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From Clodoaldo <clodoaldo.pinto.n...@gmail.com>
Subject Re: Updated documentation on apache.import_module()
Date Mon, 04 Dec 2006 10:48:09 GMT
2006/12/4, Graham Dumpleton <grahamd@dscpl.com.au>:
> Clodoaldo wrote ..
> > 2006/12/3, Graham Dumpleton <grahamd@dscpl.com.au>:
> > >
> > > Can you and anyone else who is interested, read through the
> > > documentation
> > > I have added and comment on whether it is adequate. Ie., is there
> > > anything
> > > that you can think is missing based on your own knowledge of the new
> > > importer,
> > > or anything that is particularly clear.
> > >
> >
> > This paragraph is not clear for me:
> >
> > "In this scheme for maintaining a pseudo package, individual modules
> > are still placed into a directory, but there cannot be a __init__.py
> > file in the directory. If such a file does exist, it will simply be
> > ignored."
> >
> > It says there cannot be a __init__.py  file in the directory and
> > immediately after it says that if it exists it will be ignored. What
> > will be ignored? The file or the pseudo package?
> >
> > Thinking about it the only way that the paragraph makes sense is if
> > the package is ignored but for me it is confusing at first sight.
>
> Does this make more sense?
>
>   Although true Python packages are not candidates for reloading and must
>   be located in a directory listed in \code{sys.path}, another form of
>   packaging up modules such that they can be maintained within their own
>   namespace is supported. When this mechanism is used, these modules will
>   be candidates for reloading when found by the mod_python module importer.
>
>   In this scheme for maintaining a pseudo package, individual modules are
>   still placed into a directory, but the \code{__init__.py} file in the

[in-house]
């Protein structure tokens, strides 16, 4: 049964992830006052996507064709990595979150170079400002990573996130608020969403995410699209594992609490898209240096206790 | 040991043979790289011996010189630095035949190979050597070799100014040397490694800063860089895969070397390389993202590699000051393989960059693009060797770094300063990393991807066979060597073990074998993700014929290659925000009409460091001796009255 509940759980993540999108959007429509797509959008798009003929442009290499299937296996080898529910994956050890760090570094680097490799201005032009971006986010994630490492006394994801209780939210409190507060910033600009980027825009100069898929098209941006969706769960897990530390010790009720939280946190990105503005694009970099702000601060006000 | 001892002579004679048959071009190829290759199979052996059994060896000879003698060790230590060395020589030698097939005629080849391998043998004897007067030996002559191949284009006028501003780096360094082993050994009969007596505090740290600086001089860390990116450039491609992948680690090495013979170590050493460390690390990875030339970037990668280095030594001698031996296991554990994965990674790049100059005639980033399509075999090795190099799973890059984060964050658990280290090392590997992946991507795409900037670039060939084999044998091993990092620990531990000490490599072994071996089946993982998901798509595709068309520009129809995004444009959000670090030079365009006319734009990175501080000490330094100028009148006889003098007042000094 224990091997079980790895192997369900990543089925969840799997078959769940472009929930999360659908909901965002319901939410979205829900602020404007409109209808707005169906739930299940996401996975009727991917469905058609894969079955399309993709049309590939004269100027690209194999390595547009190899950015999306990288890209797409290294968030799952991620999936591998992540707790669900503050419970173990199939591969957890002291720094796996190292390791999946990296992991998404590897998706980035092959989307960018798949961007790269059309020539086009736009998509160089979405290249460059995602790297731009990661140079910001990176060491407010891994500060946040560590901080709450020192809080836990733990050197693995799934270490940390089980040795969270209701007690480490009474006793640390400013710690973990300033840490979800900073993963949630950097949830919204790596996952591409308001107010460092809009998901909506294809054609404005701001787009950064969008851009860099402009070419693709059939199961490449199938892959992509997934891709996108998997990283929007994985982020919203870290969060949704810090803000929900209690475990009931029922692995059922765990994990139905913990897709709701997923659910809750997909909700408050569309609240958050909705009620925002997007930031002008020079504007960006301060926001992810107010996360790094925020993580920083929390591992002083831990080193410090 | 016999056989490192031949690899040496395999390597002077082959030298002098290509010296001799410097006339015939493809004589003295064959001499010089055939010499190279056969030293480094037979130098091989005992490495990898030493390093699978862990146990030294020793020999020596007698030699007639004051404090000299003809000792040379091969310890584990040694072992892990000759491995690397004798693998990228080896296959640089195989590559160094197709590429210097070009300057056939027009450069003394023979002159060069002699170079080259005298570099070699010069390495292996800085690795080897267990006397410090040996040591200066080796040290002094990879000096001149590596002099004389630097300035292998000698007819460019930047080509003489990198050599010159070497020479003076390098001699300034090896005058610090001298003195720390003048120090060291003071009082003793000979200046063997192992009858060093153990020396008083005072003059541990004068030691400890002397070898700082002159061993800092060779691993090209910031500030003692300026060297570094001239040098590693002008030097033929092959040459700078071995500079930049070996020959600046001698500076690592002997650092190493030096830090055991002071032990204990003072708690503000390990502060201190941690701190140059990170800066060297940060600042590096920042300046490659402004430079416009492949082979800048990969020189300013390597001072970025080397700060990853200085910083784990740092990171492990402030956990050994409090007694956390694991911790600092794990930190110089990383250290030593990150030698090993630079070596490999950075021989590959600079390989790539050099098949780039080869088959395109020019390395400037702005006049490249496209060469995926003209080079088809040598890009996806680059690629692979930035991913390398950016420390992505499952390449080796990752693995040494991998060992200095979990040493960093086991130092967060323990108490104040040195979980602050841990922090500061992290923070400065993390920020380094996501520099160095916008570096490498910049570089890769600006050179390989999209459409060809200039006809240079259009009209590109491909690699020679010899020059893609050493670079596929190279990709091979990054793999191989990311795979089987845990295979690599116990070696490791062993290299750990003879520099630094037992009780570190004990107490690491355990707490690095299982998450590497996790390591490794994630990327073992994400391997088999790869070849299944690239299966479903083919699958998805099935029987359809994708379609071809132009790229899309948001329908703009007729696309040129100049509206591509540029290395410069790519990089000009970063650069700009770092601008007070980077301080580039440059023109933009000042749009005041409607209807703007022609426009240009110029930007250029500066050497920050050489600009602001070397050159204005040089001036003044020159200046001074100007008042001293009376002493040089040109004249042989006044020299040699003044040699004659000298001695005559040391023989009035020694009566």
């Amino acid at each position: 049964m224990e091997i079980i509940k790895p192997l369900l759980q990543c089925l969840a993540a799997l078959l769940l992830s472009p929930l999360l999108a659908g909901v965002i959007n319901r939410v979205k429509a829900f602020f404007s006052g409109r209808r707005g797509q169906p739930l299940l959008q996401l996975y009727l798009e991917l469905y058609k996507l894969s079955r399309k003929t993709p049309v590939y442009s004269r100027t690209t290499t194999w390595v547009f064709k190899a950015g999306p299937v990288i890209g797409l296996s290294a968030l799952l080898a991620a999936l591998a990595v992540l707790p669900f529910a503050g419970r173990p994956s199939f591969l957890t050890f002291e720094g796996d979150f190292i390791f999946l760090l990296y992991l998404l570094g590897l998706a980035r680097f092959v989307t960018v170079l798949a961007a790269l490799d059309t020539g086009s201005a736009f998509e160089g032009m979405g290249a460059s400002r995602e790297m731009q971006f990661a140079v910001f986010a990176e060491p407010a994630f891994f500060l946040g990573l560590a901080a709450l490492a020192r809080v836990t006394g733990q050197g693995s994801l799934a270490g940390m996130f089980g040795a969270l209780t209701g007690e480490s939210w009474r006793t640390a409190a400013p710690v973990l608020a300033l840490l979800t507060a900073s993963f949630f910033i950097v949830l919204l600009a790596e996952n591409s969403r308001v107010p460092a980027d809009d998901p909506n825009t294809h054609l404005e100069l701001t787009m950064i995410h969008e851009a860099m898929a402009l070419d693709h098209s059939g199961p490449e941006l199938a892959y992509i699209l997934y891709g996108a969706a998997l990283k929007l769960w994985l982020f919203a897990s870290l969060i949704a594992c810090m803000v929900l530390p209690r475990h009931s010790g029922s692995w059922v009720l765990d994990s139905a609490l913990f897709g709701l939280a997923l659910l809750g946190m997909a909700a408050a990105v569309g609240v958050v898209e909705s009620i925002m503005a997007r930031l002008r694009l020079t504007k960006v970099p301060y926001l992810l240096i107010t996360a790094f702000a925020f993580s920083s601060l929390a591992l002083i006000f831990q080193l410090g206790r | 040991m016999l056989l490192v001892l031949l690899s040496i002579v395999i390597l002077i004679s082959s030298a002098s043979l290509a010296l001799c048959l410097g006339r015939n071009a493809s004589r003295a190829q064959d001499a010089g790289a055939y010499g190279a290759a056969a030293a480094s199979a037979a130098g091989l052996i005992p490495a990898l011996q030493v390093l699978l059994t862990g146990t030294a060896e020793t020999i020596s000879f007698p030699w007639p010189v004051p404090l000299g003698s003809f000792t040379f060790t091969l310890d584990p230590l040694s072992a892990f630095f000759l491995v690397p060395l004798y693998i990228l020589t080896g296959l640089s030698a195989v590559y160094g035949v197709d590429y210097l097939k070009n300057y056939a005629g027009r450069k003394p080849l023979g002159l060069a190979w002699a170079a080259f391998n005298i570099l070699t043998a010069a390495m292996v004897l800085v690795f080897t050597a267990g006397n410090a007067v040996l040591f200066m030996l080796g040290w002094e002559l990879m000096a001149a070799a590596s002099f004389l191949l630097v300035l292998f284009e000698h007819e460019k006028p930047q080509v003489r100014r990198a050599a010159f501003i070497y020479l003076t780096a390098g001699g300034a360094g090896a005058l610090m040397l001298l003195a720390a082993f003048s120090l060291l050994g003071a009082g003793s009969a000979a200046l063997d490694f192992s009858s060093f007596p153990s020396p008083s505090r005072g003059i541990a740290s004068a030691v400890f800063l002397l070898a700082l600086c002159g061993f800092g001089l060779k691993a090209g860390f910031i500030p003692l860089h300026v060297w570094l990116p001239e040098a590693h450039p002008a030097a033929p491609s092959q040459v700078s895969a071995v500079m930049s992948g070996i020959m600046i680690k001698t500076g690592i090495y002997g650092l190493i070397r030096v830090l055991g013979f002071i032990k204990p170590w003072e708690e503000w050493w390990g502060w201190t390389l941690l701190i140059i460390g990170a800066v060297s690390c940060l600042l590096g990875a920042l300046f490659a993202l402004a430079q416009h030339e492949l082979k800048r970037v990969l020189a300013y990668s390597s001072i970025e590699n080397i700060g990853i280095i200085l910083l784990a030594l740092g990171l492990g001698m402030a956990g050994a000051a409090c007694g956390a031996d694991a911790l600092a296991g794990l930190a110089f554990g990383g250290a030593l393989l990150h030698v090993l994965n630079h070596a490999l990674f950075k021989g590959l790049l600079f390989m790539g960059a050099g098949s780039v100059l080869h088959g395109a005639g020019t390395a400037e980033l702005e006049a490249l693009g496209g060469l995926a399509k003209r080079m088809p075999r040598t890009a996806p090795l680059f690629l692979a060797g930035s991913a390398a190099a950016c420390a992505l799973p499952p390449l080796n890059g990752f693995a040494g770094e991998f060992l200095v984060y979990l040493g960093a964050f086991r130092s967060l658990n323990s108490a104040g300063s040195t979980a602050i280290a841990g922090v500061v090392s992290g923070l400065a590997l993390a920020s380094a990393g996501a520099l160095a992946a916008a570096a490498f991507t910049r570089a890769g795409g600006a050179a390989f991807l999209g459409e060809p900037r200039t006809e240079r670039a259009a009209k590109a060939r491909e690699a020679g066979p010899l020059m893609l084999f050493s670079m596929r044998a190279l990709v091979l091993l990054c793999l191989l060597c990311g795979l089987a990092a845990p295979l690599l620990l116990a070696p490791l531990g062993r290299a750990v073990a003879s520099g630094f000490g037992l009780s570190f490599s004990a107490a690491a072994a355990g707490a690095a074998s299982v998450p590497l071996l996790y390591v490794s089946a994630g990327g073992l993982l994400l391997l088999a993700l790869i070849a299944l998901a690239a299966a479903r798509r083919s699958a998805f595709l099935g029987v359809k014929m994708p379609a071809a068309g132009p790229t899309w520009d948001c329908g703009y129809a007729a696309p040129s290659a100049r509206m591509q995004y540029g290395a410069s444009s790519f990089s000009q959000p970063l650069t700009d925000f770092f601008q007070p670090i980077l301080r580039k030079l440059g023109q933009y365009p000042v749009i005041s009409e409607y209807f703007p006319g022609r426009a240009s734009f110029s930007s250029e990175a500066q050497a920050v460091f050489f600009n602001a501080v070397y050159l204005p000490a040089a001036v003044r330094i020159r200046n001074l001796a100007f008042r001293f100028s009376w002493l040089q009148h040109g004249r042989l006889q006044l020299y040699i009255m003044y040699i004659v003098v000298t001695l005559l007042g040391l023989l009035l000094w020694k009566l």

>   directory has no special meaning and will not be automatically imported
>   as is the case with true Python packages. Instead, any module within the
>   directory must always be explicitly identified when performing an import.
>
>   To import a named module contained within these pseudo package, rather
>   than using a '.' to distinguish a sub module from the parent, a '/' is
>
>   \begin{verbatim}
>     from mod_python import apache
>     module = apache.import_module('dirname/module_name')
>   \end{verbatim}
>
>   If an \code{__init__.py} file is present and it was necessary to import
>   it to achieve the same result as importing the root of a true Python
>   package, then \code{__init__} can be used as the module name. For example:
>
>   \begin{verbatim}
>     from mod_python import apache
>     module = apache.import_module('dirname/__init__')
>   \end{verbatim}
>
>   As a true Python package is not being used, if a module in the directory
>   needs to refer to another module in the same directory, it should use
>   just its name, it should not use any form of dotted path name via the
>   root of the package as with true Python packages. Modules in
>   subdirectories can be imported by using a '/' separated path where the
>   first part of the path is the name of the subdirectory.
>
> Graham
>

It is clear now for me.

--
Clodoaldo Pinto Neto


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